Wally Szczerbiak's numbers are up slightly this season compared to last, but he, too, can't seem to regain his All-Star form.

    If it wasn't for Eddie Griffin, who has looked great at times for the Wolves (especially his 20-point, 9-rebound, 5-block performance against the Kings on Sunday), it's tough to figure out how this team can achieve what last year's did.

    # Philadelphia 76ers: People raised their eyebrows in training camp when head coach Jim O'Brien benched Samuel Dalembert in favor of center Marc Jackson. So far, Jackson is making O'Brien look like a genius. He averaged 18.3 ppg and 8.3 rpg on 51 percent shooting for the week, and he did all of that while averaging less than 30 minutes per game.

    Those numbers prove that maybe Jackson will live up to his promise after all. Remember, he put up impressive numbers of 13.2 ppg and 7.4 rpg during his rookie season at Golden State and hasn't done much since.

    If things continue, don't be surprised if GM Billy King starts returning some of the calls he's getting on Dalembert right now. Teams want a shot at him before he becomes a restricted free agent next summer. The Sixers seem to be balking at offering him a big contract, especially because O'Brien isn't convinced he fits into their defensive schemes.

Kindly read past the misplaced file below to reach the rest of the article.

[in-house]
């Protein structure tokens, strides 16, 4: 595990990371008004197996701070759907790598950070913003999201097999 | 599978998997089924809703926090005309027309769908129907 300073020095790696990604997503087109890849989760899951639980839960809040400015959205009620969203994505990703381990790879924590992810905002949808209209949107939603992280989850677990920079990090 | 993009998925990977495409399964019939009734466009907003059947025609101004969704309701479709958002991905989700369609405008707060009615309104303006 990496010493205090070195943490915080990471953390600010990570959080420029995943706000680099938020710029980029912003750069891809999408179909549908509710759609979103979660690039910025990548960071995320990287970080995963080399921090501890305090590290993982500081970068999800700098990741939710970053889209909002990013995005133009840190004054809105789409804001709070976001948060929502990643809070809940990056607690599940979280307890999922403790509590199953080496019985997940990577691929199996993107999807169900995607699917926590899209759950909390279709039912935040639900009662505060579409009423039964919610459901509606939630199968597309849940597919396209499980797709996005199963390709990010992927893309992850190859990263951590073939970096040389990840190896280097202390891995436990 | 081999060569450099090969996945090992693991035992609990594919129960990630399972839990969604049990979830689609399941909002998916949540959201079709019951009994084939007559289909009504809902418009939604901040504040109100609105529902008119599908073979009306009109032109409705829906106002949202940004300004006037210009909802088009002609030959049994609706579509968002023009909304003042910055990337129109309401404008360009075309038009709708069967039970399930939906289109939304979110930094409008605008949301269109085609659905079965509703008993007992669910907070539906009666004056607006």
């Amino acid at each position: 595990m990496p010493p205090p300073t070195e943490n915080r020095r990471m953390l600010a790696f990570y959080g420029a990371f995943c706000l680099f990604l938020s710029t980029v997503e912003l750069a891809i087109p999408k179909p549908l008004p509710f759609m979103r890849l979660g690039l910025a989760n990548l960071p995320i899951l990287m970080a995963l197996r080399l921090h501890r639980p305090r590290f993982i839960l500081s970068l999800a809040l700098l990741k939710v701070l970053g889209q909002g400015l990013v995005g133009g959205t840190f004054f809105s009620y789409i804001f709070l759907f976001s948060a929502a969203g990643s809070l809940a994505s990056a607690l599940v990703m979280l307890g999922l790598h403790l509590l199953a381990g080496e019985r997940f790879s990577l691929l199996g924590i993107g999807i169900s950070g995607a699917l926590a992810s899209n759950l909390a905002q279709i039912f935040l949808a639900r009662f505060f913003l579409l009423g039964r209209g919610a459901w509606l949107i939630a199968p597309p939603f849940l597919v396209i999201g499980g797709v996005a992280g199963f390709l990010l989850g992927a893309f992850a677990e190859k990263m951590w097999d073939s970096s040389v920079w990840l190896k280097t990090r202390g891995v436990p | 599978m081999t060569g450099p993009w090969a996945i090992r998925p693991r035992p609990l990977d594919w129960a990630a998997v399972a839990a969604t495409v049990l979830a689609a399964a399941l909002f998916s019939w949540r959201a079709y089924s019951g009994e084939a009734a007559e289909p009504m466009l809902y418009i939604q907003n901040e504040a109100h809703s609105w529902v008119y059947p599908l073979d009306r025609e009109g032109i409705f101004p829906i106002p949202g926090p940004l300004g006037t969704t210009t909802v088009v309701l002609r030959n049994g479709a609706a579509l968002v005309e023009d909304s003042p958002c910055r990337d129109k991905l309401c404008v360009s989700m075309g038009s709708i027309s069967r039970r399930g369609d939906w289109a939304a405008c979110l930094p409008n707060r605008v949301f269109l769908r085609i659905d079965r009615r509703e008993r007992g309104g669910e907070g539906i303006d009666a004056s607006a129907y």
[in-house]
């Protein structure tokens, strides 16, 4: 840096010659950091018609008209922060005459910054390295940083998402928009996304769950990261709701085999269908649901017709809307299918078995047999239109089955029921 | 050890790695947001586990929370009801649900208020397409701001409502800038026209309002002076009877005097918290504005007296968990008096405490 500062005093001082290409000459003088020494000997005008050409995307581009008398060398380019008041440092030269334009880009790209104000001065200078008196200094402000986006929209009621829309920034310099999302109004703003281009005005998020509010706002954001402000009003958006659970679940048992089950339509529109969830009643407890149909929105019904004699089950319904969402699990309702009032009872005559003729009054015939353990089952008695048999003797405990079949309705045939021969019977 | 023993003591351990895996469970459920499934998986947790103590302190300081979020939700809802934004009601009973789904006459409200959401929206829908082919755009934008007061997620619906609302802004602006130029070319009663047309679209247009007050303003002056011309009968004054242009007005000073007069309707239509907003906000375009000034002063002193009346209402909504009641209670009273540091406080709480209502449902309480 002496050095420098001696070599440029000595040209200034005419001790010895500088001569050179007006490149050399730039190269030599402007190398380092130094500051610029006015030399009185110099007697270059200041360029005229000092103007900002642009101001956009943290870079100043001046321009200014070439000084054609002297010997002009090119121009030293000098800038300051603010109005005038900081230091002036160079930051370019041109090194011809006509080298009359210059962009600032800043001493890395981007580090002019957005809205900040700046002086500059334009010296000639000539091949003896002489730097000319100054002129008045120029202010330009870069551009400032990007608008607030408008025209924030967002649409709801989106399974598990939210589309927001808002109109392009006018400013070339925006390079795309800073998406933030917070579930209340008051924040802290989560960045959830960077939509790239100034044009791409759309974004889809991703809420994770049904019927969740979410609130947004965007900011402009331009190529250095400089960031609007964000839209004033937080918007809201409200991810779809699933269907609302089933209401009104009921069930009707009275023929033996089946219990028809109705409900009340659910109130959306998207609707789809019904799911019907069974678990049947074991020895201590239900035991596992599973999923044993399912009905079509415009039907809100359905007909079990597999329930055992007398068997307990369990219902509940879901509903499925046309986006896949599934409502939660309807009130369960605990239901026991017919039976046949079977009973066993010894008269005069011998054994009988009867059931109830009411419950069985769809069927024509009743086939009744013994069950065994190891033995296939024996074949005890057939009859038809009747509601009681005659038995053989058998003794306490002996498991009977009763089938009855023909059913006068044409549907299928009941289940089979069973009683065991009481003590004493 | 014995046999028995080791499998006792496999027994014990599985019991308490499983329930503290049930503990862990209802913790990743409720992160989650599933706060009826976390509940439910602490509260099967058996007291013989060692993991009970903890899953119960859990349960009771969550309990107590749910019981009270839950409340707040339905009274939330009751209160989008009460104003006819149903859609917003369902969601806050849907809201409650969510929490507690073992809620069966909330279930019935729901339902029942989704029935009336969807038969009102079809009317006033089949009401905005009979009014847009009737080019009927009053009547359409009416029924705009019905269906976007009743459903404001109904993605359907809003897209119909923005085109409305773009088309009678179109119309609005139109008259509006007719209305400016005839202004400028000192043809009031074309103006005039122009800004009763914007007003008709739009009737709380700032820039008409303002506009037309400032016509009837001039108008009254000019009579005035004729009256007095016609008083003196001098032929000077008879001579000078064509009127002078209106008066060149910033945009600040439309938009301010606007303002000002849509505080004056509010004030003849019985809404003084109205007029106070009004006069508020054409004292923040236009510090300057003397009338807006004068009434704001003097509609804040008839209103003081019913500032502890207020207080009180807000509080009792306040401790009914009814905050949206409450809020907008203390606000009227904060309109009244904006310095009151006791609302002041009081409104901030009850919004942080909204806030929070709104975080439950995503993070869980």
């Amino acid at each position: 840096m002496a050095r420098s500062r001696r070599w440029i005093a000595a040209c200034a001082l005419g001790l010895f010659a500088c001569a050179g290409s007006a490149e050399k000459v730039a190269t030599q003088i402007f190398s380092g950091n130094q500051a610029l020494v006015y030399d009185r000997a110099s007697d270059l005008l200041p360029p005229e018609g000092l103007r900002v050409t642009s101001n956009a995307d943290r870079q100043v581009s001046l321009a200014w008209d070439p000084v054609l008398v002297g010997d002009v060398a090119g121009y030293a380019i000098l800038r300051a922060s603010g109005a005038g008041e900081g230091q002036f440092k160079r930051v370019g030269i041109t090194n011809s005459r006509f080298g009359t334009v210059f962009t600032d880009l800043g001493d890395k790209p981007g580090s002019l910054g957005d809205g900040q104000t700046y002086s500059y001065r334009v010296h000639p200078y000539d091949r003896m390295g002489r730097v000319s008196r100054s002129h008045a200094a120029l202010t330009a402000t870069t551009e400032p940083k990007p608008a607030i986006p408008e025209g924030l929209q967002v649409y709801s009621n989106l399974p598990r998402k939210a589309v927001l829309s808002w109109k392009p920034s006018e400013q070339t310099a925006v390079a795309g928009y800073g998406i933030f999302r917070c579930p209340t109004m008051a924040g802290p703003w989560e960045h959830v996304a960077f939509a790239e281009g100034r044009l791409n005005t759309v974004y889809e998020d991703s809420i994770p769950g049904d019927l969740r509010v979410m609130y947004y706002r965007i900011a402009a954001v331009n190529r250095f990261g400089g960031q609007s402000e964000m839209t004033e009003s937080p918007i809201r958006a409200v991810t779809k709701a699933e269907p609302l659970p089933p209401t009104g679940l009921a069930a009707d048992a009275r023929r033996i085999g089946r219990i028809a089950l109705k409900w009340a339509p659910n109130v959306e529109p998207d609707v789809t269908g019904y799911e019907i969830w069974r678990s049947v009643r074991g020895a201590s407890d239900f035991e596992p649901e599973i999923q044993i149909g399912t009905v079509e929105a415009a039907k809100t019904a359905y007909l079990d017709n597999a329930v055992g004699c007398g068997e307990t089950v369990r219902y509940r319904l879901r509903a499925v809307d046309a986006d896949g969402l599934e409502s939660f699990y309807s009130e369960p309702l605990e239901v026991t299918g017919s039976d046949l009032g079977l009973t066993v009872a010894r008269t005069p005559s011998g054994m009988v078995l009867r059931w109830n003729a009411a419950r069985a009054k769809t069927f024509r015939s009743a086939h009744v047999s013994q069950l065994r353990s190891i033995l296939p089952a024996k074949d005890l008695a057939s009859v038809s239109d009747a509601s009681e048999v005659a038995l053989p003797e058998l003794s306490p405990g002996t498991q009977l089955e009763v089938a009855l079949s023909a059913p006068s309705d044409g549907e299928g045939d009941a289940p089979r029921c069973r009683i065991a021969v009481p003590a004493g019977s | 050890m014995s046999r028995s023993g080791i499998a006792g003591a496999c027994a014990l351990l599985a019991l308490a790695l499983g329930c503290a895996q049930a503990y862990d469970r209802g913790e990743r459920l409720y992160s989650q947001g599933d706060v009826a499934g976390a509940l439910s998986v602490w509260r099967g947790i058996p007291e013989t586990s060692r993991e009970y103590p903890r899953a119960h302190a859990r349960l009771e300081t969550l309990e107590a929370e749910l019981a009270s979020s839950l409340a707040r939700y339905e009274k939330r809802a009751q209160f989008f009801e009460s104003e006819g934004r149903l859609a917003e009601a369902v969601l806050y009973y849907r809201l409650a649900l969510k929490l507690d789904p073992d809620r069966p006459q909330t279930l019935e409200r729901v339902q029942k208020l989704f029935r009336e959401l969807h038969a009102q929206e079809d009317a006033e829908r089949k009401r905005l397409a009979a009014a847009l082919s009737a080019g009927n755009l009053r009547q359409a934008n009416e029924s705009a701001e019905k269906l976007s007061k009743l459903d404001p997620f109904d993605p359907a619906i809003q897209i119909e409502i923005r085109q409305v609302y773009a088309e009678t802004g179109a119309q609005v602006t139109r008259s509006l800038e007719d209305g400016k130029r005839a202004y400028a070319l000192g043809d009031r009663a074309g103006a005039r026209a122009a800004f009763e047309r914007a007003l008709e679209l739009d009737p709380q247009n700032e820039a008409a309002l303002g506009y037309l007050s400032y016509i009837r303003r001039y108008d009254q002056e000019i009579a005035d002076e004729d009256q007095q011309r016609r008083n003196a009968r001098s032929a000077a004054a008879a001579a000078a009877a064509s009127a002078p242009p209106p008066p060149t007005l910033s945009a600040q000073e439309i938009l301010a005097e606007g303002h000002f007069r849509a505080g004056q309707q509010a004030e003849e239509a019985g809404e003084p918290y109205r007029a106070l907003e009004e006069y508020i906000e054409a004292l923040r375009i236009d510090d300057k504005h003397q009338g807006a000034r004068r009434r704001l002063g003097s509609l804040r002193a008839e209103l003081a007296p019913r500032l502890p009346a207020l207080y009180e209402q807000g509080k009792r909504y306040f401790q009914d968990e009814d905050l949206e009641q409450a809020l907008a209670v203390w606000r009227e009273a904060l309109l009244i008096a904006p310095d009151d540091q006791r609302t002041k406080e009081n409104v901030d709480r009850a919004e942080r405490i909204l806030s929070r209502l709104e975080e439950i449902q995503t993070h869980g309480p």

We mentioned several Raptors trade scenarios before, but this might be a perfect one. A package of Dalembert and Glenn Robinson for Vince Carter would give the Sixers a ton of firepower, while the Raptors would get both cap relief (Robinson comes off the books after this season) and the big man they need in the middle. It doesn't rid Toronto of Rose, but it could be a deal the Raptors can't pass on.

    THE REST

    # It looks like the nationally televised match-up between Carmelo Anthony and LeBron James on Thursday may not happen. Anthony has a sprained right ankle and Nuggets GM Kiki Vandeweghe sounds like the team wants to hold him out of the marquee matchup. "You have to do the right thing. Regardless of the situation, you have to do the right thing. He's a warrior. But at some point you have to be smart about it."